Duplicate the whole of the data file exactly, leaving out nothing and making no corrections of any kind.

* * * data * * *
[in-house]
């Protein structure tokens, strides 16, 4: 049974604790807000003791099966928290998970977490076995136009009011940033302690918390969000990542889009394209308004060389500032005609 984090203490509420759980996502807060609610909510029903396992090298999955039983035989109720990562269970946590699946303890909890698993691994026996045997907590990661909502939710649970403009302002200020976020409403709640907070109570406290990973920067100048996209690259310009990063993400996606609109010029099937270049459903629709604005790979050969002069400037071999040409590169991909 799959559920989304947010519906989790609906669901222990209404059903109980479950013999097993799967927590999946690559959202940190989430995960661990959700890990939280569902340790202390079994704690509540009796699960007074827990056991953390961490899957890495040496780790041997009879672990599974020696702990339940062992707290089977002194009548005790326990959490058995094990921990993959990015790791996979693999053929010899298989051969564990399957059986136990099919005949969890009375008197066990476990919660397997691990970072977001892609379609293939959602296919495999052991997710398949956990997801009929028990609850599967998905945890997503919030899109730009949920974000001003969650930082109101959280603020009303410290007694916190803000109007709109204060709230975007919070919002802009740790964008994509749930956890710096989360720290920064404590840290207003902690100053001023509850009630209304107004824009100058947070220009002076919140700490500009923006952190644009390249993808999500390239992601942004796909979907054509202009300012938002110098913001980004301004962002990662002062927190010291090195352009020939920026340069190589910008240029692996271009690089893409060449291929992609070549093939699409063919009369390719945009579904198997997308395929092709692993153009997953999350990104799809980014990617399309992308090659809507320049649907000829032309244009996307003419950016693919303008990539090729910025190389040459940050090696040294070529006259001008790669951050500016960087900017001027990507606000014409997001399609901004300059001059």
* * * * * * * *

[in-house]
């Protein structure tokens, strides 16, 4: 049974604790807000003791099966928290998970977490076995136009009011940033302690918390969000990542889009394209308004060389500032005609 984090203490509420759980996502807060609610909510029903396992090298999955039983035989109720990562269970946590699946303890909890698993691994026996045997907590990661909502939710649970403009302002200020976020409403709640907070109570406290990973920067100048996209690259310009990063993400996606609109010029099937270049459903629709604005790979050969002069400037071999040409590169991909 799959559920989304947010519906989790609906669901222990209404059903109980479950013999097993799967927590999946690559959202940190989430995960661990959700890990939280569902340790202390079994704690509540009796699960007074827990056991953390961490899957890495040496780790041997009879672990599974020696702990339940062992707290089977002194009548005790326990959490058995094990921990993959990015790791996979693999053929010899298989051969564990399957059986136990099919005949969890009375008197066990476990919660397997691990970072977001892609379609293939959602296919495999052991997710398949956990997801009929028990609850599967998905945890997503919030899109730009949920974000001003969650930082109101959280603020009303410290007694916190803000109007709109204060709230975007919070919002802009740790964008994509749930956890710096989360720290920064404590840290207003902690100053001023509850009630209304107004824009100058947070220009002076919140700490500009923006952190644009390249993808999500390239992601942004796909979907054509202009300012938002110098913001980004301004962002990662002062927190010291090195352009020939920026340069190589910008240029692996271009690089893409060449291929992609070549093939699409063919009369390719945009579904198997997308395929092709692993153009997953999350990104799809980014990617399309992308090659809507320049649907000829032309244009996307003419950016693919303008990539090729910025190389040459940050090696040294070529006259001008790669951050500016960087900017001027990507606000014409997001399609901004300059001059």